Dance is a huge part of life. From the time you started walking, you have probably also been dancing! Young children will dance when they hear music, teens in many countries dance in social settings, we dance at weddings, and we dance at home when no one is watching! Besides all of the day-to-day activities we experience which include dance, it has been an important part of performance art throughout the centuries.
The Bolero is one of many dances which evoke romance and love in both music and movement. In this lesson, we will discuss the origins and development of the two types of Bolero - the Spanish and Cuban Boleros - including musical form, movement characteristics, and popularity in other countries.
Spanish Bolero: Drama and Technical Prowess
The origins of the Spanish Bolero are not completely clear, although many believe it was invented by Sebastián Cerezo, a dancer from Cádiz, around 1780 as a popular dance fused with classical ballet.
One of the defining characteristics of the different types of Bolero is the meter. Meter is what gives us rhythmic structure in music and provides what we recognize as the beat - the pulses that keep us dancing in time! A particular meter can be easily identified by the location of a recurring stressed beat or accent. If we feel an accent every three beats, we are in a triple meter (commonly seen on musicians' music as '3/4'), and if we feel an accent every two or four beats, we are in a duple meter (commonly seen in music as '2/4' or '4/4').
Spanish Bolero music is characterized by 3/4 meter, a moderate to slow tempo, and a repeating rhythmic figure under a beautiful, singing melody. It is split into three verses or 'coplas.' At the end of each copla, the dancers trade positions and perform a bien parado, or dramatic pose, with one arm crossed in front of their chest and the other over their head. The arms are thrown into place very quickly, accompanied by smoldering looks on the dancers' faces. Try it! Can you feel the drama and passion? Many people associate this dramatic pose with the Tango, since it is a more familiar and popular form today, but this pose is a characteristic of many Spanish dances - not to mention a lot of fun!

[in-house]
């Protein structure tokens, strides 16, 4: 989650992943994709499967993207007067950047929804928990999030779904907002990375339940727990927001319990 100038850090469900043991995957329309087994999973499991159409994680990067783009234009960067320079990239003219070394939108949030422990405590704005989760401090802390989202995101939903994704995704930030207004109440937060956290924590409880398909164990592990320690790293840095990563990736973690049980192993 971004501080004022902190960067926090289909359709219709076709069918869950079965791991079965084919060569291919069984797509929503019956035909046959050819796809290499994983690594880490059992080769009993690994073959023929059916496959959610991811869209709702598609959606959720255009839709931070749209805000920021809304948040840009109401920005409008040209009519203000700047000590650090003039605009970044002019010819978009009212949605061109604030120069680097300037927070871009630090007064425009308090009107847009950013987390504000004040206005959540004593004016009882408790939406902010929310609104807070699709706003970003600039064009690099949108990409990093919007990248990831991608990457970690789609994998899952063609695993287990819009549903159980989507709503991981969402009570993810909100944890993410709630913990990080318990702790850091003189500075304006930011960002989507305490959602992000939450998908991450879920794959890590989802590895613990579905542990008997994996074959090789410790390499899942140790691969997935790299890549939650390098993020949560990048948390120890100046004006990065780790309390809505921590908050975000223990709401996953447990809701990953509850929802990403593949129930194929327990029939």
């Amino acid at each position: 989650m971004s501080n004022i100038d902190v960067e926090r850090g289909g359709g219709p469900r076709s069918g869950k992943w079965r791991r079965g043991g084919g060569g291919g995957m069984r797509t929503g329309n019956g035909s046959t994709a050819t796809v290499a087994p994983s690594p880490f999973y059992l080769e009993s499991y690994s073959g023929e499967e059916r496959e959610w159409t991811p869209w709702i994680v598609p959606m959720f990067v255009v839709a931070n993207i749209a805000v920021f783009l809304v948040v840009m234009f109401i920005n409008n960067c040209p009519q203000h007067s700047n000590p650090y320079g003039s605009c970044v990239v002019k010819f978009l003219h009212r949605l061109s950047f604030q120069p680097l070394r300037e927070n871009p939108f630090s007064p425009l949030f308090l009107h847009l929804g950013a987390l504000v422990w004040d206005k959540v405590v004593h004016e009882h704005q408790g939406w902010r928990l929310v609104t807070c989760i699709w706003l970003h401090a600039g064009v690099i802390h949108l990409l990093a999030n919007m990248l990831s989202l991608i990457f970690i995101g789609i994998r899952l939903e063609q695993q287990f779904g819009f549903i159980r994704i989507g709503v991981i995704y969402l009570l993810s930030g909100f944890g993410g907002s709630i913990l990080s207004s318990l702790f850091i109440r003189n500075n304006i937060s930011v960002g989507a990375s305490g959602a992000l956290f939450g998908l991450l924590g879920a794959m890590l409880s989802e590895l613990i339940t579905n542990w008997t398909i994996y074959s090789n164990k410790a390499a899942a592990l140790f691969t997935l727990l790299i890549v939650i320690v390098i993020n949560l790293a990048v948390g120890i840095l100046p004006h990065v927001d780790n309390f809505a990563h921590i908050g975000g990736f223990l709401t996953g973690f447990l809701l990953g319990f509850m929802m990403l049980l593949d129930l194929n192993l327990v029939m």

The Bolero is not just about drama though! Dancers must also play castanets and perform complicated steps. This combination of showmanship and technical prowess was perfect as the Bolero transitioned into the theater and other professional dance settings.
Popularity, attention, and technique continued to grow throughout the 19th and 20th centuries with the opening of several 'Escuela Bolera' schools across Spain. Dance companies around the world began to include a Bolero in their shows, especially in the mid-20th century. In recent years, the Bolero has become less common as Flamenco and Tango have increased in popularity.
Cuban Bolero: Sentimental Songs and Urban Pop
The Cuban Bolero developed independently from the Spanish Bolero, resulting in two fairly different styles. While both versions focus on the topic of love, Cuban Bolero is less dramatic than Spanish and tends to use more sentimental lyrics.
Cuban Bolero originated in the 19th century. It is thought to come from the trova musical tradition, a popular style during this time which used some characteristics of the Cuban Bolero, including a romantic singing style and a guitar as the primary instrument. The first Bolero is believed to have been written by Jose 'Pepe' Sanchez, a trova artist, around 1885.
Bolero music in the Cuban tradition contrasts that of Spain in some ways, although they do share some characteristics. Like Spanish Bolero, Cuban Bolero is played at a slow to moderate tempo, with rhythmic figures under a melody line. However, the Cuban style is in 2/4 or 4/4 meter instead of 3/4, utilizes multiple rhythmic lines instead of just one to support the melody, and typically has two contrasting sections instead of three. Singing is also more prevalent in the Cuban Bolero style than in Spain.